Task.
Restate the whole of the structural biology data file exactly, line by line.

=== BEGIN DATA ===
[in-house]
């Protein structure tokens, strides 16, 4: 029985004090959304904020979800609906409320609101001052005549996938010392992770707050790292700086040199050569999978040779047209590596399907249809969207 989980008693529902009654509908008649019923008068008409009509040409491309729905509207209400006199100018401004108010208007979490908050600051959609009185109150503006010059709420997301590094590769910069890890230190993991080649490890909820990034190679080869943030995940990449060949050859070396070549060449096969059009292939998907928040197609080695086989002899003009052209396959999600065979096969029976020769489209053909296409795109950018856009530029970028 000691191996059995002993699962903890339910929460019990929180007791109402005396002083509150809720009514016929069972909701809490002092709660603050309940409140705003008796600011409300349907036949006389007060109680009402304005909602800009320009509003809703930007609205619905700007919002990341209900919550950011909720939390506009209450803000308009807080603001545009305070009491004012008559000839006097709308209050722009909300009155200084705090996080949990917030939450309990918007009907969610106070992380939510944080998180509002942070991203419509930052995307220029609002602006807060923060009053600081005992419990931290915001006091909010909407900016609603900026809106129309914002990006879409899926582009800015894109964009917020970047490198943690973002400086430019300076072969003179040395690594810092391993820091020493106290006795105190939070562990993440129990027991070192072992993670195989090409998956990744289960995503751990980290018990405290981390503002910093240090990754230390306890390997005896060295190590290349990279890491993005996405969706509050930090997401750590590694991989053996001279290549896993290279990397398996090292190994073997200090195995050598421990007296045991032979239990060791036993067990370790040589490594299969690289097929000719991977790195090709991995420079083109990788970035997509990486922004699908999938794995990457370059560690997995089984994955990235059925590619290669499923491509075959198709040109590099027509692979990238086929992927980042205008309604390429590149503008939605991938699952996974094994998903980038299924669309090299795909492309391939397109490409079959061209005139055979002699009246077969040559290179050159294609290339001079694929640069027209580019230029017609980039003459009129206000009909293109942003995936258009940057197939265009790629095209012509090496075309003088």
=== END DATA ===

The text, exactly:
[in-house]
């Protein structure tokens, strides 16, 4: 029985004090959304904020979800609906409320609101001052005549996938010392992770707050790292700086040199050569999978040779047209590596399907249809969207 989980008693529902009654509908008649019923008068008409009509040409491309729905509207209400006199100018401004108010208007979490908050600051959609009185109150503006010059709420997301590094590769910069890890230190993991080649490890909820990034190679080869943030995940990449060949050859070396070549060449096969059009292939998907928040197609080695086989002899003009052209396959999600065979096969029976020769489209053909296409795109950018856009530029970028 000691191996059995002993699962903890339910929460019990929180007791109402005396002083509150809720009514016929069972909701809490002092709660603050309940409140705003008796600011409300349907036949006389007060109680009402304005909602800009320009509003809703930007609205619905700007919002990341209900919550950011909720939390506009209450803000308009807080603001545009305070009491004012008559000839006097709308209050722009909300009155200084705090996080949990917030939450309990918007009907969610106070992380939510944080998180509002942070991203419509930052995307220029609002602006807060923060009053600081005992419990931290915001006091909010909407900016609603900026809106129309914002990006879409899926582009800015894109964009917020970047490198943690973002400086430019300076072969003179040395690594810092391993820091020493106290006795105190939070562990993440129990027991070192072992993670195989090409998956990744289960995503751990980290018990405290981390503002910093240090990754230390306890390997005896060295190590290349990279890491993005996405969706509050930090997401750590590694991989053996001279290549896993290279990397398996090292190994073997200090195995050598421990007296045991032979239990060791036993067990370790040589490594299969690289097929000719991977790195090709991995420079083109990788970035997509990486922004699908999938794995990457370059560690997995089984994955990235059925590619290669499923491509075959198709040109590099027509692979990238086929992927980042205008309604390429590149503008939605991938699952996974094994998903980038299924669309090299795909492309391939397109490409079959061209005139055979002699009246077969040559290179050159294609290339001079694929640069027209580019230029017609980039003459009129206000009909293109942003995936258009940057197939265009790629095209012509090496075309003088």